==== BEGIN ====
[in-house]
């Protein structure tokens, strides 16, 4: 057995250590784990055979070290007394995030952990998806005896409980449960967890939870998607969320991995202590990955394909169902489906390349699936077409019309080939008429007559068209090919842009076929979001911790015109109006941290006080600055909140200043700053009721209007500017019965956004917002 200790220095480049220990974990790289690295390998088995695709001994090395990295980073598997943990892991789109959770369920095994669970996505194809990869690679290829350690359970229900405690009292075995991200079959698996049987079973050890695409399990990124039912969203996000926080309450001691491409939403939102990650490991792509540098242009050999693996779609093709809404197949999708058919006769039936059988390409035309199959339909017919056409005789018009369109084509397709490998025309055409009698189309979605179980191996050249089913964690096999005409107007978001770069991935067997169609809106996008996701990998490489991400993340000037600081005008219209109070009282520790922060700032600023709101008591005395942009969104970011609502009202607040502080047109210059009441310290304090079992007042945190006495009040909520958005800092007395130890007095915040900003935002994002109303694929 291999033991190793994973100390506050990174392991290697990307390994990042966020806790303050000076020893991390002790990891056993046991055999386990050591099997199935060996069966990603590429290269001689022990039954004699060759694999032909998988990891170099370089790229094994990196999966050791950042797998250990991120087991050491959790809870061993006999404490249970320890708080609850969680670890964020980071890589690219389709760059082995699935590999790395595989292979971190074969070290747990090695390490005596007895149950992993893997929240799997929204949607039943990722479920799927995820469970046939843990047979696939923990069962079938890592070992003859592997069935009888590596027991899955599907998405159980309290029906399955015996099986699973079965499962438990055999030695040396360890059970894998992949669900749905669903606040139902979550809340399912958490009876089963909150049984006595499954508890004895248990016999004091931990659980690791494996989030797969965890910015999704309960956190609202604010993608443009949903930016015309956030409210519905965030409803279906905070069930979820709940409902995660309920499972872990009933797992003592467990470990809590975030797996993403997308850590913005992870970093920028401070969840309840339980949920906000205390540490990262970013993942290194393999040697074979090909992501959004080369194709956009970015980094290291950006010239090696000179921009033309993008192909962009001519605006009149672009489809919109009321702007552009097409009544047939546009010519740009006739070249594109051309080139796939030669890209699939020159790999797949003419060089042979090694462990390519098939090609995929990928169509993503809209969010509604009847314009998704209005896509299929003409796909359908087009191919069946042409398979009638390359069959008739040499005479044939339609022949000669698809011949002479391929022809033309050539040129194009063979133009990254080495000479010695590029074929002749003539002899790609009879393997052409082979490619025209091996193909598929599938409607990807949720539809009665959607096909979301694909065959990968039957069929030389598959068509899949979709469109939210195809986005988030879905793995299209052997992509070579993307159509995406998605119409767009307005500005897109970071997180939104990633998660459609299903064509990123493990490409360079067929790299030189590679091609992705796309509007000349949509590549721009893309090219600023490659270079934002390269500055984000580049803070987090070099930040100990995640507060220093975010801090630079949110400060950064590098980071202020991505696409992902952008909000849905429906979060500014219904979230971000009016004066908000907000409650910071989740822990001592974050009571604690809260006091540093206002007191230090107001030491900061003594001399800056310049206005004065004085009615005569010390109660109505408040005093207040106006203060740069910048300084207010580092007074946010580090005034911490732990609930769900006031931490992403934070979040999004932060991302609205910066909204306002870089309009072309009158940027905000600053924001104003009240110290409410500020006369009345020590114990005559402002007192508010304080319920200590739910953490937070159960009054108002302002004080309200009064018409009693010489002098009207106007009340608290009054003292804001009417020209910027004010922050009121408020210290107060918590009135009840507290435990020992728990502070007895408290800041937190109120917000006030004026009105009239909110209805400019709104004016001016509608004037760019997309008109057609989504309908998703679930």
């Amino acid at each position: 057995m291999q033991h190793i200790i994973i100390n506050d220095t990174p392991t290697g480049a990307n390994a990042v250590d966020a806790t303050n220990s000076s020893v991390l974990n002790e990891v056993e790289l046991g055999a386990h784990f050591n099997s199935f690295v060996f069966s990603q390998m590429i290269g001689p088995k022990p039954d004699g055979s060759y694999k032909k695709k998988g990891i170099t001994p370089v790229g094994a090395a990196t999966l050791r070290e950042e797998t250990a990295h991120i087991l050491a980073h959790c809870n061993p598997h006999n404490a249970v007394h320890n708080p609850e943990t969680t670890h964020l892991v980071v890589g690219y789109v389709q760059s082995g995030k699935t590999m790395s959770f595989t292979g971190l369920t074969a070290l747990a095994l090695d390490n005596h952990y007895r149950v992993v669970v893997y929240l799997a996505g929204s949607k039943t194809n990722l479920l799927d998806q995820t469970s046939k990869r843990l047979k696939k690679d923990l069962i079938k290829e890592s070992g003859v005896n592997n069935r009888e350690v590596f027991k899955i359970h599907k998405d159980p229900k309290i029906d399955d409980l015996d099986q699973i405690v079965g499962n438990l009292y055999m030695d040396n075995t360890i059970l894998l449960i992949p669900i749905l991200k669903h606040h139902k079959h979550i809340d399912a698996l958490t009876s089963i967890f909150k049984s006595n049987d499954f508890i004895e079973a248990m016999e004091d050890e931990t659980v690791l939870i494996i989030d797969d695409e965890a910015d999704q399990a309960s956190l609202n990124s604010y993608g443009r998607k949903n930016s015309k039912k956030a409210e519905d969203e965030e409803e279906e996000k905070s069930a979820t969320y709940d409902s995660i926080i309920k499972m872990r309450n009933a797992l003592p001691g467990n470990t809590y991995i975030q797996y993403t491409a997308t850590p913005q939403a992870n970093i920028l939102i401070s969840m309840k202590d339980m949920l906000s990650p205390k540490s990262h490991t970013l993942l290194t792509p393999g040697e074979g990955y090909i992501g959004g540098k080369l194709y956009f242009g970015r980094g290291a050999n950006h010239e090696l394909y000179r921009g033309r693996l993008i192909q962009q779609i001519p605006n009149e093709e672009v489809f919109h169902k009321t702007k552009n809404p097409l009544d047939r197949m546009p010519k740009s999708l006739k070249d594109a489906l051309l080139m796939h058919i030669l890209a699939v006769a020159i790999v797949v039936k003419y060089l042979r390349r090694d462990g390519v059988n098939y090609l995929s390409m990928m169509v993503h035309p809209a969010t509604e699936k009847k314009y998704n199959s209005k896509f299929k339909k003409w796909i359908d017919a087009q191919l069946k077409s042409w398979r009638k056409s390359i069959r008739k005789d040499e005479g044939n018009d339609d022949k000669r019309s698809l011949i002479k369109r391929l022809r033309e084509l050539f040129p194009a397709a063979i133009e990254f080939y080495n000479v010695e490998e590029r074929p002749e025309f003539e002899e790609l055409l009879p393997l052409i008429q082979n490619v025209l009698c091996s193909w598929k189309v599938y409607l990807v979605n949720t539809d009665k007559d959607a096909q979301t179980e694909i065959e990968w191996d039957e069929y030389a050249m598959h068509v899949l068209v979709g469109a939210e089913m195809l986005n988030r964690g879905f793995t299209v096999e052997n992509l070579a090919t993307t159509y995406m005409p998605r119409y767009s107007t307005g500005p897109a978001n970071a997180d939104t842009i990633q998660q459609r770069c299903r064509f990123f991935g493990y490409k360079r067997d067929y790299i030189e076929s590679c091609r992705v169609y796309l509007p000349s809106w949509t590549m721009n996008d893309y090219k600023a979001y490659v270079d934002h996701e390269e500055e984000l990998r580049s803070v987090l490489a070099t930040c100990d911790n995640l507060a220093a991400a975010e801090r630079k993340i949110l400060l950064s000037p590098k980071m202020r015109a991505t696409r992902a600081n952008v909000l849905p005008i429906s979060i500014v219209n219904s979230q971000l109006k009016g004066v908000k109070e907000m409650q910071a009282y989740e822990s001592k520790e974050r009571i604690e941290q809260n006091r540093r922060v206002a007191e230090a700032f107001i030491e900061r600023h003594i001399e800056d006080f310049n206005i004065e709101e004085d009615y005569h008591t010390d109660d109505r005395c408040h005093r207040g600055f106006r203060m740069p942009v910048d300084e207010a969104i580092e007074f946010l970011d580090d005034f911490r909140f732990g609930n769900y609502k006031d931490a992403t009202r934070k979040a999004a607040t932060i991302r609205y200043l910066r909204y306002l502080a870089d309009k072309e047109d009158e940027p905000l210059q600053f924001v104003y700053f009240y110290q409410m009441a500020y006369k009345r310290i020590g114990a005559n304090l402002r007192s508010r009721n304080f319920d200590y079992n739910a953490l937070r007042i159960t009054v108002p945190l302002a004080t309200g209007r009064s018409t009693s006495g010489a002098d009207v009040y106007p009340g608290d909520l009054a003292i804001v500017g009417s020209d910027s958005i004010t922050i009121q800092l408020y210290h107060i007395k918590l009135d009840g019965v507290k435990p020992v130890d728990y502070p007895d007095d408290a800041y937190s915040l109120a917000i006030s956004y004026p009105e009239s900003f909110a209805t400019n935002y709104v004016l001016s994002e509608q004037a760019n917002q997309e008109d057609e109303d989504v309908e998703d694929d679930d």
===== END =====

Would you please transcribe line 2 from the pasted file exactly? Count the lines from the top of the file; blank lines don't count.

């Protein structure tokens, strides 16, 4: 057995250590784990055979070290007394995030952990998806005896409980449960967890939870998607969320991995202590990955394909169902489906390349699936077409019309080939008429007559068209090919842009076929979001911790015109109006941290006080600055909140200043700053009721209007500017019965956004917002 200790220095480049220990974990790289690295390998088995695709001994090395990295980073598997943990892991789109959770369920095994669970996505194809990869690679290829350690359970229900405690009292075995991200079959698996049987079973050890695409399990990124039912969203996000926080309450001691491409939403939102990650490991792509540098242009050999693996779609093709809404197949999708058919006769039936059988390409035309199959339909017919056409005789018009369109084509397709490998025309055409009698189309979605179980191996050249089913964690096999005409107007978001770069991935067997169609809106996008996701990998490489991400993340000037600081005008219209109070009282520790922060700032600023709101008591005395942009969104970011609502009202607040502080047109210059009441310290304090079992007042945190006495009040909520958005800092007395130890007095915040900003935002994002109303694929 291999033991190793994973100390506050990174392991290697990307390994990042966020806790303050000076020893991390002790990891056993046991055999386990050591099997199935060996069966990603590429290269001689022990039954004699060759694999032909998988990891170099370089790229094994990196999966050791950042797998250990991120087991050491959790809870061993006999404490249970320890708080609850969680670890964020980071890589690219389709760059082995699935590999790395595989292979971190074969070290747990090695390490005596007895149950992993893997929240799997929204949607039943990722479920799927995820469970046939843990047979696939923990069962079938890592070992003859592997069935009888590596027991899955599907998405159980309290029906399955015996099986699973079965499962438990055999030695040396360890059970894998992949669900749905669903606040139902979550809340399912958490009876089963909150049984006595499954508890004895248990016999004091931990659980690791494996989030797969965890910015999704309960956190609202604010993608443009949903930016015309956030409210519905965030409803279906905070069930979820709940409902995660309920499972872990009933797992003592467990470990809590975030797996993403997308850590913005992870970093920028401070969840309840339980949920906000205390540490990262970013993942290194393999040697074979090909992501959004080369194709956009970015980094290291950006010239090696000179921009033309993008192909962009001519605006009149672009489809919109009321702007552009097409009544047939546009010519740009006739070249594109051309080139796939030669890209699939020159790999797949003419060089042979090694462990390519098939090609995929990928169509993503809209969010509604009847314009998704209005896509299929003409796909359908087009191919069946042409398979009638390359069959008739040499005479044939339609022949000669698809011949002479391929022809033309050539040129194009063979133009990254080495000479010695590029074929002749003539002899790609009879393997052409082979490619025209091996193909598929599938409607990807949720539809009665959607096909979301694909065959990968039957069929030389598959068509899949979709469109939210195809986005988030879905793995299209052997992509070579993307159509995406998605119409767009307005500005897109970071997180939104990633998660459609299903064509990123493990490409360079067929790299030189590679091609992705796309509007000349949509590549721009893309090219600023490659270079934002390269500055984000580049803070987090070099930040100990995640507060220093975010801090630079949110400060950064590098980071202020991505696409992902952008909000849905429906979060500014219904979230971000009016004066908000907000409650910071989740822990001592974050009571604690809260006091540093206002007191230090107001030491900061003594001399800056310049206005004065004085009615005569010390109660109505408040005093207040106006203060740069910048300084207010580092007074946010580090005034911490732990609930769900006031931490992403934070979040999004932060991302609205910066909204306002870089309009072309009158940027905000600053924001104003009240110290409410500020006369009345020590114990005559402002007192508010304080319920200590739910953490937070159960009054108002302002004080309200009064018409009693010489002098009207106007009340608290009054003292804001009417020209910027004010922050009121408020210290107060918590009135009840507290435990020992728990502070007895408290800041937190109120917000006030004026009105009239909110209805400019709104004016001016509608004037760019997309008109057609989504309908998703679930």